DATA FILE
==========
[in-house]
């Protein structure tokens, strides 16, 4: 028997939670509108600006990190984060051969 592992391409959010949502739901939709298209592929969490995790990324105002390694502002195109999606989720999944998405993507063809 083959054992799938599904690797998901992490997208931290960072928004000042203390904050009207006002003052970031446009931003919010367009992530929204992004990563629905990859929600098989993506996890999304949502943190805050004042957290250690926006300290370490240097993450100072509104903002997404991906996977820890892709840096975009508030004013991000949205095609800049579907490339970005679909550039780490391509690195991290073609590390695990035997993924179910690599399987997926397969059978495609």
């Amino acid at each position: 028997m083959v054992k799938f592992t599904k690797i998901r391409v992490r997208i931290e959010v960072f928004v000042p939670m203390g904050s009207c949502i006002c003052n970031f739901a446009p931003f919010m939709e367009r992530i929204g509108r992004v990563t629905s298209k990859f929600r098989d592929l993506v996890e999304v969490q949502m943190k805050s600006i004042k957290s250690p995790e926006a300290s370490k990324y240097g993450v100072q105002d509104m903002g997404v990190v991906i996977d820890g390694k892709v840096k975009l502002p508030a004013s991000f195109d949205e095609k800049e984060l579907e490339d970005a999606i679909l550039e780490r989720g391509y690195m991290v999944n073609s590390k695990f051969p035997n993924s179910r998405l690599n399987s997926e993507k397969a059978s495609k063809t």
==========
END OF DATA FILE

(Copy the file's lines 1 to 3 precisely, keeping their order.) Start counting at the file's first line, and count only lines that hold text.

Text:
[in-house]
């Protein structure tokens, strides 16, 4: 028997939670509108600006990190984060051969 592992391409959010949502739901939709298209592929969490995790990324105002390694502002195109999606989720999944998405993507063809 083959054992799938599904690797998901992490997208931290960072928004000042203390904050009207006002003052970031446009931003919010367009992530929204992004990563629905990859929600098989993506996890999304949502943190805050004042957290250690926006300290370490240097993450100072509104903002997404991906996977820890892709840096975009508030004013991000949205095609800049579907490339970005679909550039780490391509690195991290073609590390695990035997993924179910690599399987997926397969059978495609």
């Amino acid at each position: 028997m083959v054992k799938f592992t599904k690797i998901r391409v992490r997208i931290e959010v960072f928004v000042p939670m203390g904050s009207c949502i006002c003052n970031f739901a446009p931003f919010m939709e367009r992530i929204g509108r992004v990563t629905s298209k990859f929600r098989d592929l993506v996890e999304v969490q949502m943190k805050s600006i004042k957290s250690p995790e926006a300290s370490k990324y240097g993450v100072q105002d509104m903002g997404v990190v991906i996977d820890g390694k892709v840096k975009l502002p508030a004013s991000f195109d949205e095609k800049e984060l579907e490339d970005a999606i679909l550039e780490r989720g391509y690195m991290v999944n073609s590390k695990f051969p035997n993924s179910r998405l690599n399987s997926e993507k397969a059978s495609k063809t």